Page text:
Specificity matters. You can’t treat any case as generic – this is not “Women accusing Man of Rape,” but a specific situation with specific details, and it’s on the basis of those that the law must proceed.

But some people would prefer that an example be made of Julian Assange, whether he is guilty or not, because that will supposedly somehow help women worldwide. And anyone who disagrees, anyone who sees the political machinations behind the accusations, anyone who even simply disagrees with the legal basis of what’s happening, is a rape apologists. Campaigns have been started against people like Michael Moore and Keith Olbermann because they have not jumped on the lynching bandwagon. Suddenly they are no longer true progressives and must be harrassed in the most childish ways possible; anyone who disagrees with the new Deciders is a filthy woman-hating rapist. Reason goes out the window. Equality before the law no longer matters; all that matters is the new tribalism, us-versus-them with a new paintjob.

And yeah, a man is writing this. So what? If you truly believe “man” signifies something more than anatomy, then you are as bigoted a fool as those who believe that “woman” is a category people can easily be grouped into. My grandparents on one side were Germans; they weren’t Nazis, but my grandfather fought for the wrong side in World War 2. But on the other side, my grandparents were Greek resistance fighters. My Greek grandfather was tortured. My Greek grandmother is Pontian, from the Black Sea, and her family was driven out of their home like so many others during an act of genocide. With my thick eyebrows, my beard, my long hair, I regularly get sneered at here in Germany. I’ve experienced a lot of racism, both here and in Greece. I got bullied for years for liking the wrong things (books instead of cars, movies instead of football), crying too easily, not wanting to do what everyone expected of me (cut my hair short and go play soldier). I’m not gay, but I’m not homophobic. I am an agnostic, but I’m married.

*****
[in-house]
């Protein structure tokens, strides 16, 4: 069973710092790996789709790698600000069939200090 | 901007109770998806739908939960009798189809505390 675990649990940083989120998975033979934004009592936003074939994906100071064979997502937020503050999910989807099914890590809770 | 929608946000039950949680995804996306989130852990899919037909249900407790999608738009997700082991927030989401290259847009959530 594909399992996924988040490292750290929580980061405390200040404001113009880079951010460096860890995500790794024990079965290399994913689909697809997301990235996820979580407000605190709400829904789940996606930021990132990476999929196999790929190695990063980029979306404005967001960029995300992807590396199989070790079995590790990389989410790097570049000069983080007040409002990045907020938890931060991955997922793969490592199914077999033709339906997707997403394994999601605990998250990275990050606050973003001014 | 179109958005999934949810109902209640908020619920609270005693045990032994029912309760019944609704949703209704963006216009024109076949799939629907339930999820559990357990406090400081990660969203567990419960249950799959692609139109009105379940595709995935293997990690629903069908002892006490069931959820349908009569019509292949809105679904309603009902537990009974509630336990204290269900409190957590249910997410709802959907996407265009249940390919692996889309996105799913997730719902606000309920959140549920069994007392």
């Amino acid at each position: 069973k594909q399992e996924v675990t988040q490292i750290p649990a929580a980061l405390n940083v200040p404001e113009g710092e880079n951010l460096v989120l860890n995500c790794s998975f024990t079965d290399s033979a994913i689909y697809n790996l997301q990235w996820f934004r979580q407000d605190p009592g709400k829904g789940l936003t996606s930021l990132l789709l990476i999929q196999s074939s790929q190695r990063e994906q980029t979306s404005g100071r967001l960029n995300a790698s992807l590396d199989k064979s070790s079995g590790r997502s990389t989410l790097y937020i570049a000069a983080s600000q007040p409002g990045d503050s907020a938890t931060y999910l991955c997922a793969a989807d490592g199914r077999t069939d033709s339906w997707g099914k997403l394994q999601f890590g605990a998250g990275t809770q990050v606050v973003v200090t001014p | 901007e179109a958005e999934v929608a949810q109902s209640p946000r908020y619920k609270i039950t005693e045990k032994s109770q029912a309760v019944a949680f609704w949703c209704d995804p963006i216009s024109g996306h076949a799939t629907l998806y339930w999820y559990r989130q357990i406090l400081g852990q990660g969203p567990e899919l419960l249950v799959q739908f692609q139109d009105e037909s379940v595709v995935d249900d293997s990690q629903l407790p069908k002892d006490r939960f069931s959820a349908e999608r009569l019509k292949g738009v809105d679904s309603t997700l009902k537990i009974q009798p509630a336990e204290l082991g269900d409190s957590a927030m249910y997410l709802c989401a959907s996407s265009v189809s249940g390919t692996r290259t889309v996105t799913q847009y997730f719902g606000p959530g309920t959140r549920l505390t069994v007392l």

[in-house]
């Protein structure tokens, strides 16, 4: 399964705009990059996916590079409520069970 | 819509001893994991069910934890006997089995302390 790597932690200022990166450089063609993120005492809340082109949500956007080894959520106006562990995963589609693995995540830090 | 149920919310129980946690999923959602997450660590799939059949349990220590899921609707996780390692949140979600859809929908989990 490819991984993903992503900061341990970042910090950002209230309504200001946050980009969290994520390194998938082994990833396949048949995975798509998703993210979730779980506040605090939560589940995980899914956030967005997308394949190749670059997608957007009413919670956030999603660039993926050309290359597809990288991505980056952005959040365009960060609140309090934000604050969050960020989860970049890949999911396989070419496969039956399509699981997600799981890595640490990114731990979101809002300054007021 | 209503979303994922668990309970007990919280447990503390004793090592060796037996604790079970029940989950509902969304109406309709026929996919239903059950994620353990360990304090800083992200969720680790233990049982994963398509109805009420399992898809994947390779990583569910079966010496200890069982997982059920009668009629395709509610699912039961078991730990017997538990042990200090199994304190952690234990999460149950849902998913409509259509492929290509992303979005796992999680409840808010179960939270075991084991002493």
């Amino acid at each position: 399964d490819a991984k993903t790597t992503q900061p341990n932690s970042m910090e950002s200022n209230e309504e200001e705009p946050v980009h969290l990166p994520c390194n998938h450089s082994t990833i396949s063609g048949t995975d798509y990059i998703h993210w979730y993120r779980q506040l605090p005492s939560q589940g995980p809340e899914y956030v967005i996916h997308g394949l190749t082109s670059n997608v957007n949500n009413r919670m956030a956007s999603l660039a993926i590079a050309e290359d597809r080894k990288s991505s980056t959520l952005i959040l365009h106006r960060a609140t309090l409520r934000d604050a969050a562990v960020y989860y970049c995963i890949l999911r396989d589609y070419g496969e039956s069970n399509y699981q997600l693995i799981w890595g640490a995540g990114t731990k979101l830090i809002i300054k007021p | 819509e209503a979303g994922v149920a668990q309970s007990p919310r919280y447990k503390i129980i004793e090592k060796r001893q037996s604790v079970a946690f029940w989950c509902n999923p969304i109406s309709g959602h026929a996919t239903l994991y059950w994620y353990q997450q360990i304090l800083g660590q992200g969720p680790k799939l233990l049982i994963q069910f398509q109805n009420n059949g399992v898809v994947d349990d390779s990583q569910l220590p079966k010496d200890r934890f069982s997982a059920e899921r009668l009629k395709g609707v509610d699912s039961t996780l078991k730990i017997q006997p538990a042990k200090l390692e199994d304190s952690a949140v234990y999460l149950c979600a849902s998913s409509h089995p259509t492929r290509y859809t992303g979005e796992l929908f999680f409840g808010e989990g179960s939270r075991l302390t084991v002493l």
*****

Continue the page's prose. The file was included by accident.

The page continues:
Categorize me, please. Sum me up in your convenient little categories. Am I am Privileged White Male Chauvinist? Do I hate women, like All Those Of My Kind?

Or maybe we’re all just people, citizens of supposedly democratic states, and maybe we should be treated on the basis of facts and evidence. Innocent until proven guilty, whether male of female, straight or gay or transexual, white or brown or red or yellow or green or black or rainbow-coloured; and equal before the law.

Edited to add: I should have distinguished more clearly between the two things I was talking about: my problems with the theory of feminism as a whole (a topic for another time), and the fanatic feminists who are attacking Assange. There are good and sensible and progressive people out there who identify as feminists who have spoken lucidly and clearly, and I don’t want to lump them in with the crazies. I still disagree with their overall approach, but that is a different issue and should be treated as such.